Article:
What have fruit and chocolate got to do with coffee? Rob Butterworth of Bury St Edmunds-based Butterworth & Son explains. . .
Strawberries, chocolate, tea and apple are all flavours we know well, but what are they doing in my coffee?
Coffee, like wine, is grown and processed in many ways – the local climate, the altitude, variety, processing and brew methods can all impact on how the coffee tastes in the cup.
Coffee flavours (aka tasting notes) can sometimes be subjective and can also vary slightly depending on how one brews and certainly the ability of the cupper to translate taste to description.
Flavour wheels can help understand how one describes coffee, but there are a few main characteristics that are common throughout tasting coffee, which, for best results, is done black.
Also described as mouthfeel. This description applies to the way the coffee acts in your mouth. Does it feel thick or thin and slightly watery? Try our Ethiopia Yirgacheffe Aramo for a full bodied coffee.
Coffee can have lots of natural sweetness, different processes like naturals/dry and honey will really show off the natural sugars. Try our Peru Shora Community honey process or the Finca Villaure from Guatemala.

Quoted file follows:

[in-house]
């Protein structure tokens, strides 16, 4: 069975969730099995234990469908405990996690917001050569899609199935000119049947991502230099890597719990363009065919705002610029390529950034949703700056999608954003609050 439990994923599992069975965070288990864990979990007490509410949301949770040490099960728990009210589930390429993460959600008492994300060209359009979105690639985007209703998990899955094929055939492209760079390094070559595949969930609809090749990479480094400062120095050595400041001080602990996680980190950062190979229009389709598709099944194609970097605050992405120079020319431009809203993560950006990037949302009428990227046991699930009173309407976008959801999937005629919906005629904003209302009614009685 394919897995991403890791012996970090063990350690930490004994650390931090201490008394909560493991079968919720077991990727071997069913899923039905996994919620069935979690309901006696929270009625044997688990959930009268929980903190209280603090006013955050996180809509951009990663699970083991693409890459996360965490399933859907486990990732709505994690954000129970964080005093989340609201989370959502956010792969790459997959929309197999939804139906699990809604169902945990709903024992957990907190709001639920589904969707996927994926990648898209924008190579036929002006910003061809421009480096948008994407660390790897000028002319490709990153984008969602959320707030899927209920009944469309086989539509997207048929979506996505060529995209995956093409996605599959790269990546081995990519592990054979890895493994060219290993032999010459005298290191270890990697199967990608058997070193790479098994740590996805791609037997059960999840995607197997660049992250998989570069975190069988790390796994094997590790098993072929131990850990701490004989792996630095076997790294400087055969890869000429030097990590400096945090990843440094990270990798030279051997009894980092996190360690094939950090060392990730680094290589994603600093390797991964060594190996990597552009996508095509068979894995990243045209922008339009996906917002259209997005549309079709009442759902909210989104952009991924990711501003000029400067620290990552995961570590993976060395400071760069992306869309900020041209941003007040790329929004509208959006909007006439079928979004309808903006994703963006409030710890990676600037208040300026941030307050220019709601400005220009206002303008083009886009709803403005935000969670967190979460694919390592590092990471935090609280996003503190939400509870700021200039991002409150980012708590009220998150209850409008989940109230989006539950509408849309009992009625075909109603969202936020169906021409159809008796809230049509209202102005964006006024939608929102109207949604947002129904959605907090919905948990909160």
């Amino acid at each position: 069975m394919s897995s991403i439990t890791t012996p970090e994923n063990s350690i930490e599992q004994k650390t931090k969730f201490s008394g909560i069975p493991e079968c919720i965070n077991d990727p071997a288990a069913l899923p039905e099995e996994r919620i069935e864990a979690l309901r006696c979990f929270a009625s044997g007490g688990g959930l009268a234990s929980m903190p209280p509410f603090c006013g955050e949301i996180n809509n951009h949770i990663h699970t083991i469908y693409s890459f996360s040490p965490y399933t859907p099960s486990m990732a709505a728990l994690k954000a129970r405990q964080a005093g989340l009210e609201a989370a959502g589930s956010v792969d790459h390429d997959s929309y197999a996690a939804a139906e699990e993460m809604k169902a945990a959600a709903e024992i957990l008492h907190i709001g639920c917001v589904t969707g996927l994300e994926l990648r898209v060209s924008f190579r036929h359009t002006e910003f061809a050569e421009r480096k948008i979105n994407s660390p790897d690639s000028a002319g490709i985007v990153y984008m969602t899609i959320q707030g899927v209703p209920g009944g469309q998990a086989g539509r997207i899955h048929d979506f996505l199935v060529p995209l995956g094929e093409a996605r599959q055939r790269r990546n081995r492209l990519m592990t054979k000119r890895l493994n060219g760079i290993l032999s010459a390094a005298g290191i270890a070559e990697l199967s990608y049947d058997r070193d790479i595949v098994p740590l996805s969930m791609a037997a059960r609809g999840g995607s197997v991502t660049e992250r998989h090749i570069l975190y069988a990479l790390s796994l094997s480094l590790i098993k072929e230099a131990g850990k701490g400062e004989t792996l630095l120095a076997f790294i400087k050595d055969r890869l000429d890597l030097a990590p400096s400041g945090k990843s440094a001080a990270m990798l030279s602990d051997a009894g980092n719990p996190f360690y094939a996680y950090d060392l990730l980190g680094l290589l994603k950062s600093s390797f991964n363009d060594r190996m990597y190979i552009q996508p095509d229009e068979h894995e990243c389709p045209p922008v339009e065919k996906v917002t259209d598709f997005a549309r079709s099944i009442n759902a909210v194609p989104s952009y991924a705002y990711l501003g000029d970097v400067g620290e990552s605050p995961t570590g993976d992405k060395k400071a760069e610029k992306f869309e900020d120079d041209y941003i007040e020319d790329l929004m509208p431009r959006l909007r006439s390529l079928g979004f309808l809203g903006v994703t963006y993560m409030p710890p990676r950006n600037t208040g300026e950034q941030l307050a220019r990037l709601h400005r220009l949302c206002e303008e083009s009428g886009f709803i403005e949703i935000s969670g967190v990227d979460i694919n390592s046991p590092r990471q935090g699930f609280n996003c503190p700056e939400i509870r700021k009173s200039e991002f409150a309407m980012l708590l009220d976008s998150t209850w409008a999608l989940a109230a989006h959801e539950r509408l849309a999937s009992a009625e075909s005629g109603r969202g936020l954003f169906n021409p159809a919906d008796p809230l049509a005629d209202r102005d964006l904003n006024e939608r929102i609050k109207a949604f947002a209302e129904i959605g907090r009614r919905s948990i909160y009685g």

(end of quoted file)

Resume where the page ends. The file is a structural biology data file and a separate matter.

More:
Often attributed to fruit notes in coffee and can be described as brightness of flavour. Longer
roast times/higher brew temperatures will destroy these flavours. High altitude coffees like Kenyan coffees, especially Peaberries, have greater acidic notes. Our Kenya Ichamama Peaberry is an excellent example of a high acidity coffee.
There are bitter elements to all coffees, caffeine on it’s own is very bitter and Robusta (higher caffeine content) can contribute to this. Incorrect brewing (over extraction, water and coffee are in contact for a prolonged period) will enhance bitterness.
The characteristics of acidity, sweetness, body are all apparent, but none overpower the other. Try our Peru Tunki for balance.
The characteristic that keeps on giving. Great coffee flavours should linger for ages, if the coffee flavours dissipate quickly this can be a sign of poor quality coffee. The lingering flavours should also be pleasant and not sour (a sign of under extraction or defects). Try our excellent women growers’ coffee from the COIBA co-op available in FOLK and Applaud cafés exclusively throughout October, then on general release.
All the coffees mentioned above are available via our website and Butterworth stockists.
Rob owns Butterworth & Son coffee roasters and tea smiths, based on Moreton Hall
His job takes him around the world visiting coffee farms to source great coffees.